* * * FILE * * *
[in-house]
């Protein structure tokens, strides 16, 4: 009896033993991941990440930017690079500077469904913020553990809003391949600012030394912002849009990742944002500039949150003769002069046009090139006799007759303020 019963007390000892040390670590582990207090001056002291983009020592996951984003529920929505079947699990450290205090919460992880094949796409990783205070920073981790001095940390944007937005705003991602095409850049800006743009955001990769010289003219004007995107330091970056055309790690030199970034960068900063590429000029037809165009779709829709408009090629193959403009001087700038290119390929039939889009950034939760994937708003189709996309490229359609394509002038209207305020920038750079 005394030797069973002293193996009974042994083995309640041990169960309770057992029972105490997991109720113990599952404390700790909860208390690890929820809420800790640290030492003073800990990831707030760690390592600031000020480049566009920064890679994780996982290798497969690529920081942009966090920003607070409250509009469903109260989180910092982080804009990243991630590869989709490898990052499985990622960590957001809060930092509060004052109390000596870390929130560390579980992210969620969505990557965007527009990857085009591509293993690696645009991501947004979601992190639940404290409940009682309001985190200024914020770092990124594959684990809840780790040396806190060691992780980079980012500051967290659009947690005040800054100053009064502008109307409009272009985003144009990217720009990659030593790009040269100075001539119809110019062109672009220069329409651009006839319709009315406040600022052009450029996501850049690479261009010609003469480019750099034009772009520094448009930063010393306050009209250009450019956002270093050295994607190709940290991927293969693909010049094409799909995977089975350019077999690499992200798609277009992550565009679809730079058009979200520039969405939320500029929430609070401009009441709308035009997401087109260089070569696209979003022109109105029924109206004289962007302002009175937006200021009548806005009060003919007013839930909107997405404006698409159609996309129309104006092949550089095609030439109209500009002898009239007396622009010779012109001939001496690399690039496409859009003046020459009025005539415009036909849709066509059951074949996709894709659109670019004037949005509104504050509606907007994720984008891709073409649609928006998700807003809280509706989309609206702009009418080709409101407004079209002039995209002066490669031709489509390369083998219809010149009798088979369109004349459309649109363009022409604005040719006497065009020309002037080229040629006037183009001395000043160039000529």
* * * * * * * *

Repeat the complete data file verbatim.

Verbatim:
[in-house]
């Protein structure tokens, strides 16, 4: 009896033993991941990440930017690079500077469904913020553990809003391949600012030394912002849009990742944002500039949150003769002069046009090139006799007759303020 019963007390000892040390670590582990207090001056002291983009020592996951984003529920929505079947699990450290205090919460992880094949796409990783205070920073981790001095940390944007937005705003991602095409850049800006743009955001990769010289003219004007995107330091970056055309790690030199970034960068900063590429000029037809165009779709829709408009090629193959403009001087700038290119390929039939889009950034939760994937708003189709996309490229359609394509002038209207305020920038750079 005394030797069973002293193996009974042994083995309640041990169960309770057992029972105490997991109720113990599952404390700790909860208390690890929820809420800790640290030492003073800990990831707030760690390592600031000020480049566009920064890679994780996982290798497969690529920081942009966090920003607070409250509009469903109260989180910092982080804009990243991630590869989709490898990052499985990622960590957001809060930092509060004052109390000596870390929130560390579980992210969620969505990557965007527009990857085009591509293993690696645009991501947004979601992190639940404290409940009682309001985190200024914020770092990124594959684990809840780790040396806190060691992780980079980012500051967290659009947690005040800054100053009064502008109307409009272009985003144009990217720009990659030593790009040269100075001539119809110019062109672009220069329409651009006839319709009315406040600022052009450029996501850049690479261009010609003469480019750099034009772009520094448009930063010393306050009209250009450019956002270093050295994607190709940290991927293969693909010049094409799909995977089975350019077999690499992200798609277009992550565009679809730079058009979200520039969405939320500029929430609070401009009441709308035009997401087109260089070569696209979003022109109105029924109206004289962007302002009175937006200021009548806005009060003919007013839930909107997405404006698409159609996309129309104006092949550089095609030439109209500009002898009239007396622009010779012109001939001496690399690039496409859009003046020459009025005539415009036909849709066509059951074949996709894709659109670019004037949005509104504050509606907007994720984008891709073409649609928006998700807003809280509706989309609206702009009418080709409101407004079209002039995209002066490669031709489509390369083998219809010149009798088979369109004349459309649109363009022409604005040719006497065009020309002037080229040629006037183009001395000043160039000529």